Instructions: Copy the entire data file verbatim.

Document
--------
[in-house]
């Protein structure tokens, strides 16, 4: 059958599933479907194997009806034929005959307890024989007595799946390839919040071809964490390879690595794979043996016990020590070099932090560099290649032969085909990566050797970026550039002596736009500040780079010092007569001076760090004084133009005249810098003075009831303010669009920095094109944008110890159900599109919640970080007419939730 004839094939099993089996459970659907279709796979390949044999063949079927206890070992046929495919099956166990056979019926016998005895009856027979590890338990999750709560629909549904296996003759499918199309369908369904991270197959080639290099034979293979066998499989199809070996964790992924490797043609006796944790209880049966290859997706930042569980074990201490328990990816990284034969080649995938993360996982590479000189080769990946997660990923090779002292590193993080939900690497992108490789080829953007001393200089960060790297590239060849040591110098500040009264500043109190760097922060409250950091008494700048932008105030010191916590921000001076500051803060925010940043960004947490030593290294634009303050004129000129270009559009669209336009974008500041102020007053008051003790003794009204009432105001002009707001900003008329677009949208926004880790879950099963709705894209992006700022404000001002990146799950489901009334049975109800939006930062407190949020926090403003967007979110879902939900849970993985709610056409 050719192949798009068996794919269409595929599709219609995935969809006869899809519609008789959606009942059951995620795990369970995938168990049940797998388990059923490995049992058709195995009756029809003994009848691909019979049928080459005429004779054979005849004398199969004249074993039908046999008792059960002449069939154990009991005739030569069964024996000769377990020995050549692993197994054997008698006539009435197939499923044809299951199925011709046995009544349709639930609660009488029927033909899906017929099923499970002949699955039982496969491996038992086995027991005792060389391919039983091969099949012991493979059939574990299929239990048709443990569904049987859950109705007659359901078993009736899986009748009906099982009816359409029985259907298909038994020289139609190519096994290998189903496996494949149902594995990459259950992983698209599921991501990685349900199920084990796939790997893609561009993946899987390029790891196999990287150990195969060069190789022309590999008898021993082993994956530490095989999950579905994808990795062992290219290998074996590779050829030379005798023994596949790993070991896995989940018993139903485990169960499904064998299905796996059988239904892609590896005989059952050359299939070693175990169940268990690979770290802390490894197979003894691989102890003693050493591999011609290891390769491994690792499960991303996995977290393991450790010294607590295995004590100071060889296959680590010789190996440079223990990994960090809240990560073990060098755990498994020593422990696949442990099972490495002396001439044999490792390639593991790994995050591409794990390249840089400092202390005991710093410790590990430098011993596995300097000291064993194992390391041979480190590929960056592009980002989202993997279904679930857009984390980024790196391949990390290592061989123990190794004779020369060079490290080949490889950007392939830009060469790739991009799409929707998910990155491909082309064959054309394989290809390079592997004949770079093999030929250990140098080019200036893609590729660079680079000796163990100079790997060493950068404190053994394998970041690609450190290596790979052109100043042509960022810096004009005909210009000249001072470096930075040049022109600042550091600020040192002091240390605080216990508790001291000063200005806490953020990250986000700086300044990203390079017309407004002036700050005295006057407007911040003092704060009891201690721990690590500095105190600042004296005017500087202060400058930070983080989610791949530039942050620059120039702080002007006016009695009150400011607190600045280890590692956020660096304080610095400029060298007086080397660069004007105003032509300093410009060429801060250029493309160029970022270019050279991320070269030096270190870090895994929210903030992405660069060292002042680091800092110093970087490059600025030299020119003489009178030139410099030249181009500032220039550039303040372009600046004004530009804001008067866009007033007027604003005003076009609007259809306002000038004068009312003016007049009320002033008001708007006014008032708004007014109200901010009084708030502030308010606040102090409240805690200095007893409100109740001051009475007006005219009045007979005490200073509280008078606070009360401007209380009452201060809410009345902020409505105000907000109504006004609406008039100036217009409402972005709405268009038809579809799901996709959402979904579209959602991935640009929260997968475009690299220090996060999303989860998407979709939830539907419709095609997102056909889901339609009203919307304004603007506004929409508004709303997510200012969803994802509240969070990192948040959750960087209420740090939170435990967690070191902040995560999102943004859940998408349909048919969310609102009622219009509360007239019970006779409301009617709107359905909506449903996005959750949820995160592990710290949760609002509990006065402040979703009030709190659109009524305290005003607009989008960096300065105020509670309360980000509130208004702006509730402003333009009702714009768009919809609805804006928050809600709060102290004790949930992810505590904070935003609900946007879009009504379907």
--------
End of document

[in-house]
């Protein structure tokens, strides 16, 4: 059958599933479907194997009806034929005959307890024989007595799946390839919040071809964490390879690595794979043996016990020590070099932090560099290649032969085909990566050797970026550039002596736009500040780079010092007569001076760090004084133009005249810098003075009831303010669009920095094109944008110890159900599109919640970080007419939730 004839094939099993089996459970659907279709796979390949044999063949079927206890070992046929495919099956166990056979019926016998005895009856027979590890338990999750709560629909549904296996003759499918199309369908369904991270197959080639290099034979293979066998499989199809070996964790992924490797043609006796944790209880049966290859997706930042569980074990201490328990990816990284034969080649995938993360996982590479000189080769990946997660990923090779002292590193993080939900690497992108490789080829953007001393200089960060790297590239060849040591110098500040009264500043109190760097922060409250950091008494700048932008105030010191916590921000001076500051803060925010940043960004947490030593290294634009303050004129000129270009559009669209336009974008500041102020007053008051003790003794009204009432105001002009707001900003008329677009949208926004880790879950099963709705894209992006700022404000001002990146799950489901009334049975109800939006930062407190949020926090403003967007979110879902939900849970993985709610056409 050719192949798009068996794919269409595929599709219609995935969809006869899809519609008789959606009942059951995620795990369970995938168990049940797998388990059923490995049992058709195995009756029809003994009848691909019979049928080459005429004779054979005849004398199969004249074993039908046999008792059960002449069939154990009991005739030569069964024996000769377990020995050549692993197994054997008698006539009435197939499923044809299951199925011709046995009544349709639930609660009488029927033909899906017929099923499970002949699955039982496969491996038992086995027991005792060389391919039983091969099949012991493979059939574990299929239990048709443990569904049987859950109705007659359901078993009736899986009748009906099982009816359409029985259907298909038994020289139609190519096994290998189903496996494949149902594995990459259950992983698209599921991501990685349900199920084990796939790997893609561009993946899987390029790891196999990287150990195969060069190789022309590999008898021993082993994956530490095989999950579905994808990795062992290219290998074996590779050829030379005798023994596949790993070991896995989940018993139903485990169960499904064998299905796996059988239904892609590896005989059952050359299939070693175990169940268990690979770290802390490894197979003894691989102890003693050493591999011609290891390769491994690792499960991303996995977290393991450790010294607590295995004590100071060889296959680590010789190996440079223990990994960090809240990560073990060098755990498994020593422990696949442990099972490495002396001439044999490792390639593991790994995050591409794990390249840089400092202390005991710093410790590990430098011993596995300097000291064993194992390391041979480190590929960056592009980002989202993997279904679930857009984390980024790196391949990390290592061989123990190794004779020369060079490290080949490889950007392939830009060469790739991009799409929707998910990155491909082309064959054309394989290809390079592997004949770079093999030929250990140098080019200036893609590729660079680079000796163990100079790997060493950068404190053994394998970041690609450190290596790979052109100043042509960022810096004009005909210009000249001072470096930075040049022109600042550091600020040192002091240390605080216990508790001291000063200005806490953020990250986000700086300044990203390079017309407004002036700050005295006057407007911040003092704060009891201690721990690590500095105190600042004296005017500087202060400058930070983080989610791949530039942050620059120039702080002007006016009695009150400011607190600045280890590692956020660096304080610095400029060298007086080397660069004007105003032509300093410009060429801060250029493309160029970022270019050279991320070269030096270190870090895994929210903030992405660069060292002042680091800092110093970087490059600025030299020119003489009178030139410099030249181009500032220039550039303040372009600046004004530009804001008067866009007033007027604003005003076009609007259809306002000038004068009312003016007049009320002033008001708007006014008032708004007014109200901010009084708030502030308010606040102090409240805690200095007893409100109740001051009475007006005219009045007979005490200073509280008078606070009360401007209380009452201060809410009345902020409505105000907000109504006004609406008039100036217009409402972005709405268009038809579809799901996709959402979904579209959602991935640009929260997968475009690299220090996060999303989860998407979709939830539907419709095609997102056909889901339609009203919307304004603007506004929409508004709303997510200012969803994802509240969070990192948040959750960087209420740090939170435990967690070191902040995560999102943004859940998408349909048919969310609102009622219009509360007239019970006779409301009617709107359905909506449903996005959750949820995160592990710290949760609002509990006065402040979703009030709190659109009524305290005003607009989008960096300065105020509670309360980000509130208004702006509730402003333009009702714009768009919809609805804006928050809600709060102290004790949930992810505590904070935003609900946007879009009504379907």